Professional clubs are getting more and more out of reach for their non-League counterparts, but Mark Winter argues that the Vauxhall Conference is still worth a watch

You could be excused for thinking that life in the Vauxhall Conference has never been better. A glance at the Sunday paper would tell you of a three horse race for the Championship, that most end of season games have a bearing on the promotion/relegation issues, and that attendances of four, five and even six thousand are becoming more and more commonplace.

Add to this the high profile FA Cup performances of Woking and Hednesford Town (who accounted for four Nationwide clubs between them before scaring the life out of Coventry and Middlesbrough respectively) and you might imagine that things, on the whole, are tickety-boo and a half.

Well, appearances can be deceptive. It would be far nearer the truth to state that there are maybe five current Conference clubs with the wherewithal to achieve their stated aim of delivering League football.

For the majority of the rest of us, including Dover fans such as myself, life is becoming something of a struggle. (When your cele-brity fan is a sadly, yet deservedly, underrated cabaret singer called Steve Chameleon, you begin to get the picture.) This is not to say that there aren’t a dedicated few at every club trying to raise money, it’s more a question of getting some bugger to part with it. The National Lottery, God rot it’s blighted soul, is costing many clubs a sizeable proportion of their commercial revenue, with the weekly jackpot schemes being the hardest hit. For my part, I’d sooner give my £1 per week direct to my favourite good cause and have a reasonable chance of winning something. Though I appreciate the size of the minority this puts me in, I’m afraid the opera will just have to struggle on without me.

With dwindling attendances being the norm for many clubs, often irrespective of performances, Newcastle’s rather tame exit from European competition proved to be a plus for those of us who play our mid-week games on a Tuesday evening, and had lost 30% of a home gate to a televised UEFA Cup tie. Sadly, after spending many hours organising a normally lucrative quiz night, I failed to check the fixtures in the Bring a Rich Friend League, or to note that MU plc were at home to Porto. Thirteen people turned up to just about cover the cost of the prizes, thus making me as qualified as most to state that the notion of success for “our” clubs in Europe being good for “our” game, is usually the utterance of the guy raking in the TV cash.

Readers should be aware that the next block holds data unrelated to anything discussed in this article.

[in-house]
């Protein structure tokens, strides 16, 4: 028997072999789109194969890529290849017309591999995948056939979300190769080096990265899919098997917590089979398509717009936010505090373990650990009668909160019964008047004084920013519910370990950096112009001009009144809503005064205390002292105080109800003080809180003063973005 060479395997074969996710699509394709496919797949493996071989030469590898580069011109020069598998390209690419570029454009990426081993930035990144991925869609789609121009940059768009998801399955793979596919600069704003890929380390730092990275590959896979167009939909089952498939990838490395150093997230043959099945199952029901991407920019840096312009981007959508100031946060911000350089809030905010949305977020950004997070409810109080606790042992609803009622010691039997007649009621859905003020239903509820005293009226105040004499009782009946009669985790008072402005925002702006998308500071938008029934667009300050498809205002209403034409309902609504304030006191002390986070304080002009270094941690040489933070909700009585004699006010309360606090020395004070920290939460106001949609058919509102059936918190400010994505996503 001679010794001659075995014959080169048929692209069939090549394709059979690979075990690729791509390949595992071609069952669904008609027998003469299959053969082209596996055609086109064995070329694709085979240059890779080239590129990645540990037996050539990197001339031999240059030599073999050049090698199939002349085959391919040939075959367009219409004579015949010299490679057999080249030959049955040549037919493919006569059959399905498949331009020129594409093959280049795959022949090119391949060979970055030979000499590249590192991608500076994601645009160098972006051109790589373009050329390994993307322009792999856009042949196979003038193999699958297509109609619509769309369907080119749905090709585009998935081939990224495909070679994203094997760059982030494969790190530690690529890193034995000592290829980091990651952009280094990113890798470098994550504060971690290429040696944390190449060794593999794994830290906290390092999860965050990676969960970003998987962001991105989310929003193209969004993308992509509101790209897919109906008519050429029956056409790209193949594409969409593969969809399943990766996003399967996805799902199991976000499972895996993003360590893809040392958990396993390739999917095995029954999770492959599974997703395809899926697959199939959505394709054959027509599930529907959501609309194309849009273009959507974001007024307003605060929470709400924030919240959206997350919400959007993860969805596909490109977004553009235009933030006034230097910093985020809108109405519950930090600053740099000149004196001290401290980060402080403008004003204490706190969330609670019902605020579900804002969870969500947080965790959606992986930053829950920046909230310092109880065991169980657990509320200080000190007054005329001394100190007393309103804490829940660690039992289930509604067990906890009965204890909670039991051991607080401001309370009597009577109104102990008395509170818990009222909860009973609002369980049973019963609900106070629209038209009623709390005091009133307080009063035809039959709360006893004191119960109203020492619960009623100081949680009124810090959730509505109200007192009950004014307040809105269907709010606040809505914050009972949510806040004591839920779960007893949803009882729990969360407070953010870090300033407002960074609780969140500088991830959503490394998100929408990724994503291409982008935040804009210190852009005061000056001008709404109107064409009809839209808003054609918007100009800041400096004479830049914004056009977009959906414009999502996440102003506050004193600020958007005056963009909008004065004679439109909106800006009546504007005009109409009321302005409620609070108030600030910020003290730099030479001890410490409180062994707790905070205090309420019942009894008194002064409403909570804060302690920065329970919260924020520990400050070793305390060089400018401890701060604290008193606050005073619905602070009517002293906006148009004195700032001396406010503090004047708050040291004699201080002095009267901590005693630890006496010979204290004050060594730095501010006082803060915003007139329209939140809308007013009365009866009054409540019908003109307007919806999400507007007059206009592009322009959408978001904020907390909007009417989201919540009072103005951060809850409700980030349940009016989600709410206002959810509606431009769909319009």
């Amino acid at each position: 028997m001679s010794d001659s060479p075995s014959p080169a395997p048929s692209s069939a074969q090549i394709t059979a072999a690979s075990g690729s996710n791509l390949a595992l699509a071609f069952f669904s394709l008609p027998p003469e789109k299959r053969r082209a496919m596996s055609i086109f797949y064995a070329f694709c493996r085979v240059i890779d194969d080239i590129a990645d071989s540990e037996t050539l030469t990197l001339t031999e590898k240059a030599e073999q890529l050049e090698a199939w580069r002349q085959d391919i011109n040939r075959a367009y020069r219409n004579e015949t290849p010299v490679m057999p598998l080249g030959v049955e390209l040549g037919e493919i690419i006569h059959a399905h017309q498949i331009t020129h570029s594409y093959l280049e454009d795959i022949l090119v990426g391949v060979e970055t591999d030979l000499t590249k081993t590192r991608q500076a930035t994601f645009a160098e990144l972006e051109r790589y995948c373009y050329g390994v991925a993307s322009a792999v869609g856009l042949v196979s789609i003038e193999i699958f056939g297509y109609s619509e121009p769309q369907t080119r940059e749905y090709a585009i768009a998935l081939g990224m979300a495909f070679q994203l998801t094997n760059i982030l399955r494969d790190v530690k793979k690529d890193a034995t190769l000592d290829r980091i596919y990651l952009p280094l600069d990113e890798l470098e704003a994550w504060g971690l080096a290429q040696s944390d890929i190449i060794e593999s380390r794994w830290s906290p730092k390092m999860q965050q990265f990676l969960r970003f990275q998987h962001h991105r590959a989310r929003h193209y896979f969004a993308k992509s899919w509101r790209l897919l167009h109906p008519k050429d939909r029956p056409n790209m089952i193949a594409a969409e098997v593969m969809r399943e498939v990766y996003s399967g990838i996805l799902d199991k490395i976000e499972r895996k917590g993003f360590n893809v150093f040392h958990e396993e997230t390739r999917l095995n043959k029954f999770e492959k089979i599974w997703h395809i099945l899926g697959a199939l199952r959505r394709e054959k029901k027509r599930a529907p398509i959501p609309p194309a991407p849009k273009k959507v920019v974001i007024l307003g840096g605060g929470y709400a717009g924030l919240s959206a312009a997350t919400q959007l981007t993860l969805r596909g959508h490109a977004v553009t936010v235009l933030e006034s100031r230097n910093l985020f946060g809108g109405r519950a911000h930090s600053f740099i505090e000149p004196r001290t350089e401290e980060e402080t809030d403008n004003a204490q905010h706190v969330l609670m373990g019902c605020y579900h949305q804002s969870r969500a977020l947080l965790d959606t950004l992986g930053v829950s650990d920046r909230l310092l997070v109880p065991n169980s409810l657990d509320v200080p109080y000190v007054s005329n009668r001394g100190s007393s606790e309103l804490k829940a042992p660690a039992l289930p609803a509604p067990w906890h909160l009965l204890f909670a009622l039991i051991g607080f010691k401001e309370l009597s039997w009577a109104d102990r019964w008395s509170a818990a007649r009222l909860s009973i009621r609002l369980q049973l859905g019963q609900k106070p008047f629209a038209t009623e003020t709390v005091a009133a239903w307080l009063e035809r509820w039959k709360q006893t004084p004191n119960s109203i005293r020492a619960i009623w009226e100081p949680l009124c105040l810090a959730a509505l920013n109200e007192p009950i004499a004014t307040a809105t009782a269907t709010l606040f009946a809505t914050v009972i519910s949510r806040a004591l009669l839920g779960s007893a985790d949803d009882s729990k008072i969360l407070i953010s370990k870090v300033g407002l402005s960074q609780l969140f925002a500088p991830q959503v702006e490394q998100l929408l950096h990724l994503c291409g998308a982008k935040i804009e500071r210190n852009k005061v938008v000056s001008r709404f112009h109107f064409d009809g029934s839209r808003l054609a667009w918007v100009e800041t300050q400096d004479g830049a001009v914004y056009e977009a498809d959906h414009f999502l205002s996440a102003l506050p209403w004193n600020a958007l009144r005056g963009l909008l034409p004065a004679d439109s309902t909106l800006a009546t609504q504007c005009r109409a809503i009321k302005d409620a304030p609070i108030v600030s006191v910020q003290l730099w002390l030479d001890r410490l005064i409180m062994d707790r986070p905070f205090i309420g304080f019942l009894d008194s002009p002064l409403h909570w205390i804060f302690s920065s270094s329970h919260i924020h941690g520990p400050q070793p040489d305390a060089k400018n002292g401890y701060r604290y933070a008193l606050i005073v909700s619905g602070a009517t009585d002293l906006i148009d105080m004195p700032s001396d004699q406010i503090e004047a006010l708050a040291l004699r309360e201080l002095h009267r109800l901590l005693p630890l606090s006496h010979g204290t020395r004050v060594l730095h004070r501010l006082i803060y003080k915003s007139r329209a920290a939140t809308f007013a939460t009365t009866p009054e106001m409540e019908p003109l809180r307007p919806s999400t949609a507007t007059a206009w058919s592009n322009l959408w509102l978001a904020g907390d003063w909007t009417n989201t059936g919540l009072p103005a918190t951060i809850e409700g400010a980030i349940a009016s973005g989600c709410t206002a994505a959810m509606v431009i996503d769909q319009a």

Another trend that alarms me is the growing tendency of Conference clubs to make facilities available to the reserve teams of our betters. Looking at this from the perspective of the uncommitted supporter, as it seems many of us now are, I have a decision to make. Assuming I can be bothered to get off my backside in the first place, do I pay £2 on Tuesday to watch Stan Collymore and Patrik Berger playing for Liverpool reserves at Haig Avenue or £6 on Wednesday to watch Southport v Welling? Mmmmm.Tough one.

With murmurings about “feeder” clubs gaining momentum, it doesn’t take too much imagination to visualise the first marriage of convenience between League club and non League neighbour (and following Gateshead’s recent run of results, Ginola might hold down a place in their first team.)

Yet despite all the current drawbacks, Conference football is still of a good standard, relatively affordable and, given a certain sense of humour, bloody good fun. When we do moan, it’s between ourselves over several beers, rather than to Mellor and the nation at large.

So if you’re bored with “live and exclusive” football and the Saturday DIY you know where to come. If, however, you’ve got kids who insist on wearing Premiership replica tops, please leave them at home with their consoles...

From WSC 124 June 1997. What was happening this month

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